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Graphic: An Encyclopaedia of New Zealand 1966.


This information was published in 1966 in An Encyclopaedia of New Zealand, edited by A. H. McLintock. It has not been corrected and will not be updated.

Up-to-date information can be found elsewhere in Te Ara.


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The Maori or native rat (Rattus exulans Peale) was known to the Maoris as kiore. According to tradition, the kiore came to New Zealand from Polynesia in the canoe Horouta, one of the Great Fleet (c. 1350 A.D.). But it would appear that the species reached this country at a considerably earlier period, for rat bones have been found in middens along with moa remains. The kiore soon adapted itself to its new habitat, much to the satisfaction of the Maoris who regarded it as a tasty and very important food.

The kiore is a small rat. Head and body are approximately 180 mm in length, the tail being about the same. In colour it is almost indistinguishable from the ship rat (Rattus rattus), which came originally from South-East Asia, and is brown on the back and greyish-white on the underside. In Maori times when the kiore was plentiful, its most remarkable characteristic was its swarming habit which led to extraordinary mass migrations. The kiore soon became a member of the forest community and made its nests in hollow trees and holes in the ground. It was a nocturnal feeder, clean, even fastidious, and in no sense a scavenger. The principal colonies were in the high-lying beech forests where there was a plentiful supply of mast, though berries were also eagerly sought for. Because of these feeding habits the rats, which were lean in summer, became very fat in the berry-bearing season when they were trapped either in pits or in cunningly devised snares set along well-defined tracks or rat-runs which generally extended for miles. At the opening of the rattrapping season the trappers, who were under tapu, strictly followed a set ritual. As soon as the first catch was secured, the tapu was lifted. The rats were singed, plucked, and cooked in an ordinary steam oven. Sometimes, however, they were grilled and preserved in their own fat as huahua, a particularly choice dainty.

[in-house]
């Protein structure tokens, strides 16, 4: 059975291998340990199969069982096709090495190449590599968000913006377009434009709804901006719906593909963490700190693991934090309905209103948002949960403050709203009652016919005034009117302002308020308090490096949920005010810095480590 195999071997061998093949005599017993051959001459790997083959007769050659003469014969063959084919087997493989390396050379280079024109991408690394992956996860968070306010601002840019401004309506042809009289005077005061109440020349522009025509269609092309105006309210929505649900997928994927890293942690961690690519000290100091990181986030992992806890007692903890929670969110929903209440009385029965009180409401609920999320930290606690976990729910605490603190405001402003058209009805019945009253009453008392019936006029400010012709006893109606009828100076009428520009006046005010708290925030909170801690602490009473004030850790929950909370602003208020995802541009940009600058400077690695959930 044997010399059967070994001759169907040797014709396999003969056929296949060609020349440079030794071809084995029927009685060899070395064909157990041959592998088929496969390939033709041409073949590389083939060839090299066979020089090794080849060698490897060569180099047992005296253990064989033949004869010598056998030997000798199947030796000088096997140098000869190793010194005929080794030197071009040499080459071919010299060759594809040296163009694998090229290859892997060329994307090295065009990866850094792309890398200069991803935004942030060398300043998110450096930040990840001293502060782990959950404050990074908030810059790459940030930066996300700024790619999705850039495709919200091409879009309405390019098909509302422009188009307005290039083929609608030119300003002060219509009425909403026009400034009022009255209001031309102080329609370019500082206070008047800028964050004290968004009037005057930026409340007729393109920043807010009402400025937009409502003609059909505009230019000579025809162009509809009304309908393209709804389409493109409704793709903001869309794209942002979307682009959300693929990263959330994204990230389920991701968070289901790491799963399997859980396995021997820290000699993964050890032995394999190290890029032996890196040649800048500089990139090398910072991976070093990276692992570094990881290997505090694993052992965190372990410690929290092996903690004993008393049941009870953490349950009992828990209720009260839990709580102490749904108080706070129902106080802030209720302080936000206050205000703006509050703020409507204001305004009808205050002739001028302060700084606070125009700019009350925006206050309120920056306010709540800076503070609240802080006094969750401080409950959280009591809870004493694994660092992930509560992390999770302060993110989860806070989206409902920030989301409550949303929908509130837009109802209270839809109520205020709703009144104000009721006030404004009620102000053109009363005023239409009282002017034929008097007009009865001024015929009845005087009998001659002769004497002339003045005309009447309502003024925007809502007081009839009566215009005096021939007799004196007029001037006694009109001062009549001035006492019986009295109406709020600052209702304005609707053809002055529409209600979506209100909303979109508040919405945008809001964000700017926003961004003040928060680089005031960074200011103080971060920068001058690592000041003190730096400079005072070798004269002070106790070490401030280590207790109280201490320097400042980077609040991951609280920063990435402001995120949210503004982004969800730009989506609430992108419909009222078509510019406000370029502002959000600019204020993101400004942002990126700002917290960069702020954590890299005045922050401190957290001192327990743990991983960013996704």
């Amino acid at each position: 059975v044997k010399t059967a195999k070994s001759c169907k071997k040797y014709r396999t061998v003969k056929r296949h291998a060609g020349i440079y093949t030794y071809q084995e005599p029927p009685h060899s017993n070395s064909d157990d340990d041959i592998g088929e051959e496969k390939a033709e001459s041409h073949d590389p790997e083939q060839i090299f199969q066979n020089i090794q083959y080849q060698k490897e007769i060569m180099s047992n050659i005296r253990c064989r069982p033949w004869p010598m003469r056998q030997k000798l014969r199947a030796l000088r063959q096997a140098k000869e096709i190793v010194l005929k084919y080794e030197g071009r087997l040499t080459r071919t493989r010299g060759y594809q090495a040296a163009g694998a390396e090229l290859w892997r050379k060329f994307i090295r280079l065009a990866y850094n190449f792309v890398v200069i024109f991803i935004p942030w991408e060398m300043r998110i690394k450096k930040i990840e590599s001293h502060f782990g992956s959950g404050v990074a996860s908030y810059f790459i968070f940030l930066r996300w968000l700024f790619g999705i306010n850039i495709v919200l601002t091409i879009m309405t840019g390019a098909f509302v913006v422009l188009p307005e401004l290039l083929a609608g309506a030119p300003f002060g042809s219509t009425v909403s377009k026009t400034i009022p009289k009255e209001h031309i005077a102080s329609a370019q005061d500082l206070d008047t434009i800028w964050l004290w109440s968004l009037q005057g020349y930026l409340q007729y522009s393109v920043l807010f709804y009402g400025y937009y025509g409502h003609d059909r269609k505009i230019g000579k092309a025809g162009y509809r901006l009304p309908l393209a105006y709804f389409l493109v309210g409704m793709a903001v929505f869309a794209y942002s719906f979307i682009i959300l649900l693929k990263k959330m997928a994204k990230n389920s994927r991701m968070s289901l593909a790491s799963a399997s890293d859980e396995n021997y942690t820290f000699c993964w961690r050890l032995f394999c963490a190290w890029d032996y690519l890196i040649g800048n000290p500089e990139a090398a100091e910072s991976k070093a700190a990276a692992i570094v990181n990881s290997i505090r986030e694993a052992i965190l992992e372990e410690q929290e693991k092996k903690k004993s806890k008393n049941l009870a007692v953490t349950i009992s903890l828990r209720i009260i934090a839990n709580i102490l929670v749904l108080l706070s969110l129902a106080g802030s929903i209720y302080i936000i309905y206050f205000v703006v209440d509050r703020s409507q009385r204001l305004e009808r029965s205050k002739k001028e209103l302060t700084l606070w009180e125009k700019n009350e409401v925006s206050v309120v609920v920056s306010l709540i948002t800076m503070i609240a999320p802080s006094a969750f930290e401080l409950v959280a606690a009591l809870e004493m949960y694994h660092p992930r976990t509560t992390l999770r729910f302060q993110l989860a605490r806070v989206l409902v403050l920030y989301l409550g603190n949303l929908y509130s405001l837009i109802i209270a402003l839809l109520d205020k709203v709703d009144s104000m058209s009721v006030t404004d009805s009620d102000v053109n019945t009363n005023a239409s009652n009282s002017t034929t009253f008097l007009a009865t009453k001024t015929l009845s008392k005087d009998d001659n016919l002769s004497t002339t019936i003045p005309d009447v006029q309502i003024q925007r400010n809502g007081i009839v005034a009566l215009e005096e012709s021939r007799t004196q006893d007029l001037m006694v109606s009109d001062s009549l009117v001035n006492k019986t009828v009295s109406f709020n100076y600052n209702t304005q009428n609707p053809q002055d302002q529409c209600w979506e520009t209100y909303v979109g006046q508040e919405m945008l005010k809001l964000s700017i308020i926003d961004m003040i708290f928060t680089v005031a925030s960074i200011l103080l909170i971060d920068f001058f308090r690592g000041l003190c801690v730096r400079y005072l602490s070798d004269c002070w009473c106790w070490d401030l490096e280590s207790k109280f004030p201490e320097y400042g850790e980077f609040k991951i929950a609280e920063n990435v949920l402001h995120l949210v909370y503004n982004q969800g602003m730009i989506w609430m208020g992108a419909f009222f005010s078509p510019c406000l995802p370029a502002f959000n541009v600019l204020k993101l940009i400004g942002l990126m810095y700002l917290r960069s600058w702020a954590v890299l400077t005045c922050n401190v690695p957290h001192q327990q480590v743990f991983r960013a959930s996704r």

By the early 1920s it was believed that the kiore had become extinct. Today it is known to have survived in a few localities in widely separated areas. There are colonies on a number of small islands off the east coast of the North Island, from White Island northwards. In the South Island the kiore is found, sparsely distributed, in the Notornis and Doubtful Sound regions, Fiordland, and in Stewart Island.

by Alexander Hare McLintock, C.B.E., M.A., DIP.ED. (N.Z.), PH.D.(LOND.), Parliamentary Historian, Wellington.

  • Introduced Mammals of New Zealand, Wodzicki, K. A. (1950)
  • The Coming of the Maori, Buck, Peter (1949)
  • The Maori, Best, Elsdon (1924)
  • The Present Distribution of Rattus Exulans (Peale) in New Zealand, N.Z. Journal of Sc. and Technology, Vol. 37, No. 5. (J. S. Watson), March 1956.


Alexander Hare McLintock, C.B.E., M.A., DIP.ED. (N.Z.), PH.D.(LOND.), Parliamentary Historian, Wellington.